Of the 4.5 million entrants who had 1 to 3 years of college, almost three-fifths worked in sales, service, and administrative support occupations, which was about the same as the proportion of workers with 4 years of high school who entered these occupations. Another one-fifth of the entrants who had some college, however, were in managerial, professional specialty, and technician jobs, compared to less than one-tenth of those who were high school graduates. Persons with some college made up a disproportionate share of the new workers in many occupations, including registered nurse, computer systems analyst, computer programmer, insurance sales worker, motor vehicle sales worker, general office supervisor, and postal clerk.

College graduates - 17 percent of all entrants - are much more likely than less educated workers to obtain jobs in the high-paying, high-status professional specialty and managerial groups. They were more than half of the entrants to these occupations. Coincidentally, of the college graduates who entered the labor force, somewhat more than half entered these occupations.

Hours of Work

Workers in part-time jobs accounted for less than 35 percent of all entrants. However, they made up 54 percent of those who entered service occupations and 45 percent of those who entered sales occupations.

Part-time workers were almost three times as likely as full-time workers to be new to their jobs. Most of the part-time entrants to occupations were young people or women. Combined, the two groups made up 87 percent of total entrants in part-time jobs, and young people alone made up 54 percent.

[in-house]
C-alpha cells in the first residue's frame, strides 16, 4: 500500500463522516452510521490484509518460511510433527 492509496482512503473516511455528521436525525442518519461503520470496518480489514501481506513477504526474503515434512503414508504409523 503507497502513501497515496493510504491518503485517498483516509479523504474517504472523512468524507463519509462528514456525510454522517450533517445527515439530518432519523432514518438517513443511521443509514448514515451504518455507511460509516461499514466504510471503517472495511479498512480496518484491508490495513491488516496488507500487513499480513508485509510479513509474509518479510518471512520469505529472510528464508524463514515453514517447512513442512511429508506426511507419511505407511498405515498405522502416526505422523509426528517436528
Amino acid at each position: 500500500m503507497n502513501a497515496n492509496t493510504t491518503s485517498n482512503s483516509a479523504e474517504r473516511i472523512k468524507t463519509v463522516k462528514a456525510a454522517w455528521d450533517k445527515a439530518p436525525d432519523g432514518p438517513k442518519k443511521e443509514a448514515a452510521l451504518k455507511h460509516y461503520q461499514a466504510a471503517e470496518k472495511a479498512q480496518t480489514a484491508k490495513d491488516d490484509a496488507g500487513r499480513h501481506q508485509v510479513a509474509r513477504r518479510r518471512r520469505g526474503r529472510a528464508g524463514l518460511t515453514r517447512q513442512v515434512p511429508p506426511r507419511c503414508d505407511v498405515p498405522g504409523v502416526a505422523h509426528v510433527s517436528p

Students filled more part-time jobs than young people who were not in school. The 7.6 million occupational entrants under age 25 included 3.3 million who were enrolled in school, almost 2.8 million of whom worked part time. Of the remaining 4.3 million young entrants who were not enrolled, fewer than 1 million worked part time.


Almost 30 percent of the 19.7 million persons who entered an occupation between January 1990 and January 1991 had worked in the occupation sometime prior to January 1990. Workers who had previous experience in high- to moderately high-paying occupations were most likely to return to the field they had left. The proportion of reentrants was higher than average among professional specialty workers; executives, administrators, and managers; and precision production, craft, and repair workers.

Almost 71 percent of all entrants had no previous experience in their jobs. Many of the occupations with the largest proportions of inexperienced workers were in low-paying service jobs.

Age increases the likelihood of entrants having previous work experience in their occupations. Less than one-tenth of those 16 to 19 years old were returning to an occupation they had worked in before, compared to almost one-half of those aged 55 and older. Many of the older entrants probably retired and then reentered the labor force.

Detailed Occupations